3.9 Magnitude Earthquake Strikes in Danville-San Ramon Area: USGS

The 3.9 quake was followed by several smaller earthquakes

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A 3.9 magnitude earthquake struck on the border of Danville and San Ramon Wednesday morning, according to the United States Geological Survey.

The quake hit at 11:43 a.m. and was centered 1 mile northeast of San Ramon, 2.7 miles southeast of Danville, 5.3 miles southeast of Alamo and 6.4 miles north-northwest of Dublin, the USGS reported.

"Things started shaking really good," Mitch Rascano of San Ramon said. "The closet doors were rattling like a mad dog. My dogs were going crazy. They freaked out. They were running for the hills. It got my attention. Usually the little ones, I just kind of shake off. This one got my attention a little bit."

The Contra Costa County Fire Protection District said it didn't receive any reports of damage or injuries.

Several smaller quakes rattled the same area in the minutes and hours after the 3.9 quake, according to the USGS. Check out the list below for a breakdown of the stronger quakes.

  • 2.6 magnitude at 11:46 a.m.
  • 3.0 magnitude at 11:58 a.m.
  • 2.8 magnitude at 4:01 p.m.
  • 3.3 magnitude at 8:35 p.m.

Geologist David Schwartz felt the big jolt and the aftershocks that followed from his home in Danville.

A 3.9 magnitude earthquake struck on the border of Danville and San Ramon Wednesday morning, according to the United States Geological Survey. Melissa Colorado and Jeff Ranieri report.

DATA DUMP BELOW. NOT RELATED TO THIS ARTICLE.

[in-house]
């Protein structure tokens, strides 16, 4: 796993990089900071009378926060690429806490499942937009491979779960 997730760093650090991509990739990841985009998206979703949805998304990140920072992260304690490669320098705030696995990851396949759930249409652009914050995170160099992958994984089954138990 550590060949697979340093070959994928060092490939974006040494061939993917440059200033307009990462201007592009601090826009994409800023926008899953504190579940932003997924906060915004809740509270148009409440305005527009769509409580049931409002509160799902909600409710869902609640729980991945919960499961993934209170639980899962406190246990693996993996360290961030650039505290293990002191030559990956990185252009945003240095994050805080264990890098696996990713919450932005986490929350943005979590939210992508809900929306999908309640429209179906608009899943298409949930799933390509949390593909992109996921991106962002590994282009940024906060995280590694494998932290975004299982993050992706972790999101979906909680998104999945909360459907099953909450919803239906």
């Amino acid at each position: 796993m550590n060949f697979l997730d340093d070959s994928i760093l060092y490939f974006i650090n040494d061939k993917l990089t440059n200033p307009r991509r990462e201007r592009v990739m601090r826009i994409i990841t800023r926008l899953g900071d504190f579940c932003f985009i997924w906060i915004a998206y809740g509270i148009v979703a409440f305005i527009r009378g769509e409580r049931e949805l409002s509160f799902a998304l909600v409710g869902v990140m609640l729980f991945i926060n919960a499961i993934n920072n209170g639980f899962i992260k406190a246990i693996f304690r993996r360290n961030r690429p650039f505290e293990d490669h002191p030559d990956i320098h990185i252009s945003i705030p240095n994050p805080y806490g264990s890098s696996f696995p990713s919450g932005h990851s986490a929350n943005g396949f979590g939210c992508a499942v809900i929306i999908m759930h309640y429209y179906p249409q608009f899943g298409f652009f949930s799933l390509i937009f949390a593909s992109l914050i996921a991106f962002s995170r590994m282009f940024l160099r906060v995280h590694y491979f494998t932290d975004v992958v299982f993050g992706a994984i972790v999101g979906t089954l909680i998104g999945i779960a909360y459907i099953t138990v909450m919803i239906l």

"A few little things toppled off shelves in my office," he said.

Schwartz said the San Ramon Valley is known as the home of earthquake swarms – a series of minor but sometimes significant earthquakes that can last for days, weeks or even months.

"Usually the largest earthquakes are only in the mid-4's, but there can be hundreds of them," Schwartz said.

Schwartz said the last major earthquake swarm to hit the San Ramon Valley was back in 2015. He added there’s no sure way to know if Wednesday marked the start of another swarm.

"It may sound trite, but we are in earthquake country and you can never forget that, and you should always be prepared," Schwartz said.

Are you prepared for the next big one?

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